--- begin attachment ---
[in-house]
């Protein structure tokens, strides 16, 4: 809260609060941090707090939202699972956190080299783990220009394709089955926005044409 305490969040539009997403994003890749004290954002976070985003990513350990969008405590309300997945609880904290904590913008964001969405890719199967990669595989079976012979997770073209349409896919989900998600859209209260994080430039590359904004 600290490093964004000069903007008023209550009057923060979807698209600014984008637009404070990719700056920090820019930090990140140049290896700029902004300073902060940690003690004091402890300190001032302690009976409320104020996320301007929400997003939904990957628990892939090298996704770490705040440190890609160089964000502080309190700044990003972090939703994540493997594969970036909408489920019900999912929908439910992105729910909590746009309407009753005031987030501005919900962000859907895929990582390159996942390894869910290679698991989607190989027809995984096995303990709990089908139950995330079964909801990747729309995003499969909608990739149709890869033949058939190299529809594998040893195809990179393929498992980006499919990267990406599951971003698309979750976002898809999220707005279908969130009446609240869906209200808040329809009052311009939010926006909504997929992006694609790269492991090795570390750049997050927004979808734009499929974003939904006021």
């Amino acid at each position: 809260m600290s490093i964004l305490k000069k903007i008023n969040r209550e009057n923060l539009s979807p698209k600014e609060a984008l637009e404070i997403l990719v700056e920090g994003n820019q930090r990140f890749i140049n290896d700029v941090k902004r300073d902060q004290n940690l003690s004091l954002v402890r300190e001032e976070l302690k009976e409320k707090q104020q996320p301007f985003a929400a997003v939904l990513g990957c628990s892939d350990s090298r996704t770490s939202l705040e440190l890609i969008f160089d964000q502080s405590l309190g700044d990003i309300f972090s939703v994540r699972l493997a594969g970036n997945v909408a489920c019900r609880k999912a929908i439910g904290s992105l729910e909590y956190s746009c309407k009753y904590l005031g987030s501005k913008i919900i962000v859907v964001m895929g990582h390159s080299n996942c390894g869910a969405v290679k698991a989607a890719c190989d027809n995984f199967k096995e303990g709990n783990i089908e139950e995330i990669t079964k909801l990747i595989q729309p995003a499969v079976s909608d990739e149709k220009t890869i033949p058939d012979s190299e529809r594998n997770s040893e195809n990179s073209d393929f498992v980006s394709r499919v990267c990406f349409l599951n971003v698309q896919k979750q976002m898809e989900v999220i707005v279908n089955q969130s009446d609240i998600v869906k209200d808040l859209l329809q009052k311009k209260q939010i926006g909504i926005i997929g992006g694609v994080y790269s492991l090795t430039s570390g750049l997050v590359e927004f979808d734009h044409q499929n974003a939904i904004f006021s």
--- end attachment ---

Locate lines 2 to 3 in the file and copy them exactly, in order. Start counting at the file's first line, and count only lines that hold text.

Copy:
């Protein structure tokens, strides 16, 4: 809260609060941090707090939202699972956190080299783990220009394709089955926005044409 305490969040539009997403994003890749004290954002976070985003990513350990969008405590309300997945609880904290904590913008964001969405890719199967990669595989079976012979997770073209349409896919989900998600859209209260994080430039590359904004 600290490093964004000069903007008023209550009057923060979807698209600014984008637009404070990719700056920090820019930090990140140049290896700029902004300073902060940690003690004091402890300190001032302690009976409320104020996320301007929400997003939904990957628990892939090298996704770490705040440190890609160089964000502080309190700044990003972090939703994540493997594969970036909408489920019900999912929908439910992105729910909590746009309407009753005031987030501005919900962000859907895929990582390159996942390894869910290679698991989607190989027809995984096995303990709990089908139950995330079964909801990747729309995003499969909608990739149709890869033949058939190299529809594998040893195809990179393929498992980006499919990267990406599951971003698309979750976002898809999220707005279908969130009446609240869906209200808040329809009052311009939010926006909504997929992006694609790269492991090795570390750049997050927004979808734009499929974003939904006021």
């Amino acid at each position: 809260m600290s490093i964004l305490k000069k903007i008023n969040r209550e009057n923060l539009s979807p698209k600014e609060a984008l637009e404070i997403l990719v700056e920090g994003n820019q930090r990140f890749i140049n290896d700029v941090k902004r300073d902060q004290n940690l003690s004091l954002v402890r300190e001032e976070l302690k009976e409320k707090q104020q996320p301007f985003a929400a997003v939904l990513g990957c628990s892939d350990s090298r996704t770490s939202l705040e440190l890609i969008f160089d964000q502080s405590l309190g700044d990003i309300f972090s939703v994540r699972l493997a594969g970036n997945v909408a489920c019900r609880k999912a929908i439910g904290s992105l729910e909590y956190s746009c309407k009753y904590l005031g987030s501005k913008i919900i962000v859907v964001m895929g990582h390159s080299n996942c390894g869910a969405v290679k698991a989607a890719c190989d027809n995984f199967k096995e303990g709990n783990i089908e139950e995330i990669t079964k909801l990747i595989q729309p995003a499969v079976s909608d990739e149709k220009t890869i033949p058939d012979s190299e529809r594998n997770s040893e195809n990179s073209d393929f498992v980006s394709r499919v990267c990406f349409l599951n971003v698309q896919k979750q976002m898809e989900v999220i707005v279908n089955q969130s009446d609240i998600v869906k209200d808040l859209l329809q009052k311009k209260q939010i926006g909504i926005i997929g992006g694609v994080y790269s492991l090795t430039s570390g750049l997050v590359e927004f979808d734009h044409q499929n974003a939904i904004f006021s």